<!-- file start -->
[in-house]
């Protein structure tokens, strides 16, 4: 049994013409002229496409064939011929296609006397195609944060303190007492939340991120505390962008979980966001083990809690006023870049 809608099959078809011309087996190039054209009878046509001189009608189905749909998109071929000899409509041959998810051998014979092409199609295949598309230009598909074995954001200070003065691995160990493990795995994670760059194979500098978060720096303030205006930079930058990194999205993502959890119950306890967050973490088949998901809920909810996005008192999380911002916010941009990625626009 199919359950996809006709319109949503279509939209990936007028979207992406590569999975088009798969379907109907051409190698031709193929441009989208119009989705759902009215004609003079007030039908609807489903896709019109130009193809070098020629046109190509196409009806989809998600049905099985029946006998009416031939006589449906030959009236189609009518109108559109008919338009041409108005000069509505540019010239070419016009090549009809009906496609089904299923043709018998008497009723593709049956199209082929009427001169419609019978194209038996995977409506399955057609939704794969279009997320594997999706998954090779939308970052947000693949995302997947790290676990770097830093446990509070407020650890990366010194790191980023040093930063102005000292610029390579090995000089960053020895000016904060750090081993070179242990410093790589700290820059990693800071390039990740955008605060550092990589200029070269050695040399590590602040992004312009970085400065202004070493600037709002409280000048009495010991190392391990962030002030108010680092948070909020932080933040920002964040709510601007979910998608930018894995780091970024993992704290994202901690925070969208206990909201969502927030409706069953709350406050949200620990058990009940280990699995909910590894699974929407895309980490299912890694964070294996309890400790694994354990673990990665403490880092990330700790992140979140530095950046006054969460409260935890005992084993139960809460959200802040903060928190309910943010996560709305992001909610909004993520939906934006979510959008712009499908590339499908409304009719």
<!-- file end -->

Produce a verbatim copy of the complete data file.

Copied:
[in-house]
């Protein structure tokens, strides 16, 4: 049994013409002229496409064939011929296609006397195609944060303190007492939340991120505390962008979980966001083990809690006023870049 809608099959078809011309087996190039054209009878046509001189009608189905749909998109071929000899409509041959998810051998014979092409199609295949598309230009598909074995954001200070003065691995160990493990795995994670760059194979500098978060720096303030205006930079930058990194999205993502959890119950306890967050973490088949998901809920909810996005008192999380911002916010941009990625626009 199919359950996809006709319109949503279509939209990936007028979207992406590569999975088009798969379907109907051409190698031709193929441009989208119009989705759902009215004609003079007030039908609807489903896709019109130009193809070098020629046109190509196409009806989809998600049905099985029946006998009416031939006589449906030959009236189609009518109108559109008919338009041409108005000069509505540019010239070419016009090549009809009906496609089904299923043709018998008497009723593709049956199209082929009427001169419609019978194209038996995977409506399955057609939704794969279009997320594997999706998954090779939308970052947000693949995302997947790290676990770097830093446990509070407020650890990366010194790191980023040093930063102005000292610029390579090995000089960053020895000016904060750090081993070179242990410093790589700290820059990693800071390039990740955008605060550092990589200029070269050695040399590590602040992004312009970085400065202004070493600037709002409280000048009495010991190392391990962030002030108010680092948070909020932080933040920002964040709510601007979910998608930018894995780091970024993992704290994202901690925070969208206990909201969502927030409706069953709350406050949200620990058990009940280990699995909910590894699974929407895309980490299912890694964070294996309890400790694994354990673990990665403490880092990330700790992140979140530095950046006054969460409260935890005992084993139960809460959200802040903060928190309910943010996560709305992001909610909004993520939906934006979510959008712009499908590339499908409304009719």